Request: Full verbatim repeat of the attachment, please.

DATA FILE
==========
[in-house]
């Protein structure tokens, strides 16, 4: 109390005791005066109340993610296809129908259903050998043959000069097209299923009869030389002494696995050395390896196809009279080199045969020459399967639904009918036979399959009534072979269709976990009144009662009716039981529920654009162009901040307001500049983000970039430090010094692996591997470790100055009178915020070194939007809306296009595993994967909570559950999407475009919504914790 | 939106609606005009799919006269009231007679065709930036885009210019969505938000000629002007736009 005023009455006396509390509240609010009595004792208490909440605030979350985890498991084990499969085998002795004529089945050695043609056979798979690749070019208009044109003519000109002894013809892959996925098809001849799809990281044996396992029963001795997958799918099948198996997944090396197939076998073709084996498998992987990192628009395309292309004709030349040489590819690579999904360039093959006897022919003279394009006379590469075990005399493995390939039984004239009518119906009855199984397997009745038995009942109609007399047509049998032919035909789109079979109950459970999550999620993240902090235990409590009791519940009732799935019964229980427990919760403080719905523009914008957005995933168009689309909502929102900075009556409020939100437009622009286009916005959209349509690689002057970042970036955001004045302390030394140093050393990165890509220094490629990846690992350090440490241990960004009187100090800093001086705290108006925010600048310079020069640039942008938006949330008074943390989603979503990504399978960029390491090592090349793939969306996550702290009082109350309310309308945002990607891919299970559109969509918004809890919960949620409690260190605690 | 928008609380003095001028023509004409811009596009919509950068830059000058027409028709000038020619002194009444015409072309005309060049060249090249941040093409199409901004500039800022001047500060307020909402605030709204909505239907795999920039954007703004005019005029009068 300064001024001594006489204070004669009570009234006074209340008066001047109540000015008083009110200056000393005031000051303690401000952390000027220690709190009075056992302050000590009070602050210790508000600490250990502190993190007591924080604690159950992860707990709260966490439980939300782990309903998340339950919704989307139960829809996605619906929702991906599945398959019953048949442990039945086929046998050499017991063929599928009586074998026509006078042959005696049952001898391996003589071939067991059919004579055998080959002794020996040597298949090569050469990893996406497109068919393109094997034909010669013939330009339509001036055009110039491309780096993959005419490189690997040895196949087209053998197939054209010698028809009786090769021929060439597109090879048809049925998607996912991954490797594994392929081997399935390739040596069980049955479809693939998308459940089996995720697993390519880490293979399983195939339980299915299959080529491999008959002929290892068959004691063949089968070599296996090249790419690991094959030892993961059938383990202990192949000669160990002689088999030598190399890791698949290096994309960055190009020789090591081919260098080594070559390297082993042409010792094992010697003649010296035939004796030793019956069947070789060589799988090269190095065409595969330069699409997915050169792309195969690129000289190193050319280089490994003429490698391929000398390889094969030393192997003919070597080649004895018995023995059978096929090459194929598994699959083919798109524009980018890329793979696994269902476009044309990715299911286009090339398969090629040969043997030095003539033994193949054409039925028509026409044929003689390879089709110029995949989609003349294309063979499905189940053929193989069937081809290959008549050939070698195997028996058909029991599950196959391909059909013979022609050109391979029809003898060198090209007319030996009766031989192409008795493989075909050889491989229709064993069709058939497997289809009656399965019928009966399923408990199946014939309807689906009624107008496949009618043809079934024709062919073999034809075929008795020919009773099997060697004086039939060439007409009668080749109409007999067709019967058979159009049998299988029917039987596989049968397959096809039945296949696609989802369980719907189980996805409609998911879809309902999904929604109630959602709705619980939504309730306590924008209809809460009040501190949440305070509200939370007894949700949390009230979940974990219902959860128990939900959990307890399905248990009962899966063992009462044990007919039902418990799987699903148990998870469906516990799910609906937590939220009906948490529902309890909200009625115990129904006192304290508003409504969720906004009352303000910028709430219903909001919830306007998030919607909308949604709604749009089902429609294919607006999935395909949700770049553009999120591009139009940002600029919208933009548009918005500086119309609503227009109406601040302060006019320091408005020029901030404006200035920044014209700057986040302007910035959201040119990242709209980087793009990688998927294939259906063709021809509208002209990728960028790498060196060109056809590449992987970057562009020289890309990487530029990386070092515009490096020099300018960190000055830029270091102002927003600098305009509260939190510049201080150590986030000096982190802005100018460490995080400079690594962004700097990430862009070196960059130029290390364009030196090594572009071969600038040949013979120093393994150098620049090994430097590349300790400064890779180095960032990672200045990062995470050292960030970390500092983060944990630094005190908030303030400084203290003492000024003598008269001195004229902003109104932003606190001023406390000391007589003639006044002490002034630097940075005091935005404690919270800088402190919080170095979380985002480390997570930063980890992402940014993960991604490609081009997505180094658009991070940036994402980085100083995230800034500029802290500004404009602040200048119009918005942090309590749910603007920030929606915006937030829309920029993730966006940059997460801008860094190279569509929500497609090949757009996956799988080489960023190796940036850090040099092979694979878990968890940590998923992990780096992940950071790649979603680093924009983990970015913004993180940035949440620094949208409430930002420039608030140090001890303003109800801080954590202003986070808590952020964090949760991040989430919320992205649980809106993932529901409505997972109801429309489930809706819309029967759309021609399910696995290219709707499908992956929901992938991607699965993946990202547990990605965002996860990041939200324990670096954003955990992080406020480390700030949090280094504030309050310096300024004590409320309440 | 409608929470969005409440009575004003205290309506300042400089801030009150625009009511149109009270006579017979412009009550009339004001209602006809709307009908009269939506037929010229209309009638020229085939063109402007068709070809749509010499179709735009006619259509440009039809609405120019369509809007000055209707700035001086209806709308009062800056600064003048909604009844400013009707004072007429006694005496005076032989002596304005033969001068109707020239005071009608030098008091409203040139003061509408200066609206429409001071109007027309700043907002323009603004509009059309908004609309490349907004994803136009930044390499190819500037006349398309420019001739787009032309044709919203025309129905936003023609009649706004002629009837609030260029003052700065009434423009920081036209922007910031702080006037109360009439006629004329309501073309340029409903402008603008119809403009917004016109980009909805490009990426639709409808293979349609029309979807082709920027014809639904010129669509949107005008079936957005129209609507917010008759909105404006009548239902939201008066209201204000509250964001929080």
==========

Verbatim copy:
[in-house]
């Protein structure tokens, strides 16, 4: 109390005791005066109340993610296809129908259903050998043959000069097209299923009869030389002494696995050395390896196809009279080199045969020459399967639904009918036979399959009534072979269709976990009144009662009716039981529920654009162009901040307001500049983000970039430090010094692996591997470790100055009178915020070194939007809306296009595993994967909570559950999407475009919504914790 | 939106609606005009799919006269009231007679065709930036885009210019969505938000000629002007736009 005023009455006396509390509240609010009595004792208490909440605030979350985890498991084990499969085998002795004529089945050695043609056979798979690749070019208009044109003519000109002894013809892959996925098809001849799809990281044996396992029963001795997958799918099948198996997944090396197939076998073709084996498998992987990192628009395309292309004709030349040489590819690579999904360039093959006897022919003279394009006379590469075990005399493995390939039984004239009518119906009855199984397997009745038995009942109609007399047509049998032919035909789109079979109950459970999550999620993240902090235990409590009791519940009732799935019964229980427990919760403080719905523009914008957005995933168009689309909502929102900075009556409020939100437009622009286009916005959209349509690689002057970042970036955001004045302390030394140093050393990165890509220094490629990846690992350090440490241990960004009187100090800093001086705290108006925010600048310079020069640039942008938006949330008074943390989603979503990504399978960029390491090592090349793939969306996550702290009082109350309310309308945002990607891919299970559109969509918004809890919960949620409690260190605690 | 928008609380003095001028023509004409811009596009919509950068830059000058027409028709000038020619002194009444015409072309005309060049060249090249941040093409199409901004500039800022001047500060307020909402605030709204909505239907795999920039954007703004005019005029009068 300064001024001594006489204070004669009570009234006074209340008066001047109540000015008083009110200056000393005031000051303690401000952390000027220690709190009075056992302050000590009070602050210790508000600490250990502190993190007591924080604690159950992860707990709260966490439980939300782990309903998340339950919704989307139960829809996605619906929702991906599945398959019953048949442990039945086929046998050499017991063929599928009586074998026509006078042959005696049952001898391996003589071939067991059919004579055998080959002794020996040597298949090569050469990893996406497109068919393109094997034909010669013939330009339509001036055009110039491309780096993959005419490189690997040895196949087209053998197939054209010698028809009786090769021929060439597109090879048809049925998607996912991954490797594994392929081997399935390739040596069980049955479809693939998308459940089996995720697993390519880490293979399983195939339980299915299959080529491999008959002929290892068959004691063949089968070599296996090249790419690991094959030892993961059938383990202990192949000669160990002689088999030598190399890791698949290096994309960055190009020789090591081919260098080594070559390297082993042409010792094992010697003649010296035939004796030793019956069947070789060589799988090269190095065409595969330069699409997915050169792309195969690129000289190193050319280089490994003429490698391929000398390889094969030393192997003919070597080649004895018995023995059978096929090459194929598994699959083919798109524009980018890329793979696994269902476009044309990715299911286009090339398969090629040969043997030095003539033994193949054409039925028509026409044929003689390879089709110029995949989609003349294309063979499905189940053929193989069937081809290959008549050939070698195997028996058909029991599950196959391909059909013979022609050109391979029809003898060198090209007319030996009766031989192409008795493989075909050889491989229709064993069709058939497997289809009656399965019928009966399923408990199946014939309807689906009624107008496949009618043809079934024709062919073999034809075929008795020919009773099997060697004086039939060439007409009668080749109409007999067709019967058979159009049998299988029917039987596989049968397959096809039945296949696609989802369980719907189980996805409609998911879809309902999904929604109630959602709705619980939504309730306590924008209809809460009040501190949440305070509200939370007894949700949390009230979940974990219902959860128990939900959990307890399905248990009962899966063992009462044990007919039902418990799987699903148990998870469906516990799910609906937590939220009906948490529902309890909200009625115990129904006192304290508003409504969720906004009352303000910028709430219903909001919830306007998030919607909308949604709604749009089902429609294919607006999935395909949700770049553009999120591009139009940002600029919208933009548009918005500086119309609503227009109406601040302060006019320091408005020029901030404006200035920044014209700057986040302007910035959201040119990242709209980087793009990688998927294939259906063709021809509208002209990728960028790498060196060109056809590449992987970057562009020289890309990487530029990386070092515009490096020099300018960190000055830029270091102002927003600098305009509260939190510049201080150590986030000096982190802005100018460490995080400079690594962004700097990430862009070196960059130029290390364009030196090594572009071969600038040949013979120093393994150098620049090994430097590349300790400064890779180095960032990672200045990062995470050292960030970390500092983060944990630094005190908030303030400084203290003492000024003598008269001195004229902003109104932003606190001023406390000391007589003639006044002490002034630097940075005091935005404690919270800088402190919080170095979380985002480390997570930063980890992402940014993960991604490609081009997505180094658009991070940036994402980085100083995230800034500029802290500004404009602040200048119009918005942090309590749910603007920030929606915006937030829309920029993730966006940059997460801008860094190279569509929500497609090949757009996956799988080489960023190796940036850090040099092979694979878990968890940590998923992990780096992940950071790649979603680093924009983990970015913004993180940035949440620094949208409430930002420039608030140090001890303003109800801080954590202003986070808590952020964090949760991040989430919320992205649980809106993932529901409505997972109801429309489930809706819309029967759309021609399910696995290219709707499908992956929901992938991607699965993946990202547990990605965002996860990041939200324990670096954003955990992080406020480390700030949090280094504030309050310096300024004590409320309440 | 409608929470969005409440009575004003205290309506300042400089801030009150625009009511149109009270006579017979412009009550009339004001209602006809709307009908009269939506037929010229209309009638020229085939063109402007068709070809749509010499179709735009006619259509440009039809609405120019369509809007000055209707700035001086209806709308009062800056600064003048909604009844400013009707004072007429006694005496005076032989002596304005033969001068109707020239005071009608030098008091409203040139003061509408200066609206429409001071109007027309700043907002323009603004509009059309908004609309490349907004994803136009930044390499190819500037006349398309420019001739787009032309044709919203025309129905936003023609009649706004002629009837609030260029003052700065009434423009920081036209922007910031702080006037109360009439006629004329309501073309340029409903402008603008119809403009917004016109980009909805490009990426639709409808293979349609029309979807082709920027014809639904010129669509949107005008079936957005129209609507917010008759909105404006009548239902939201008066209201204000509250964001929080």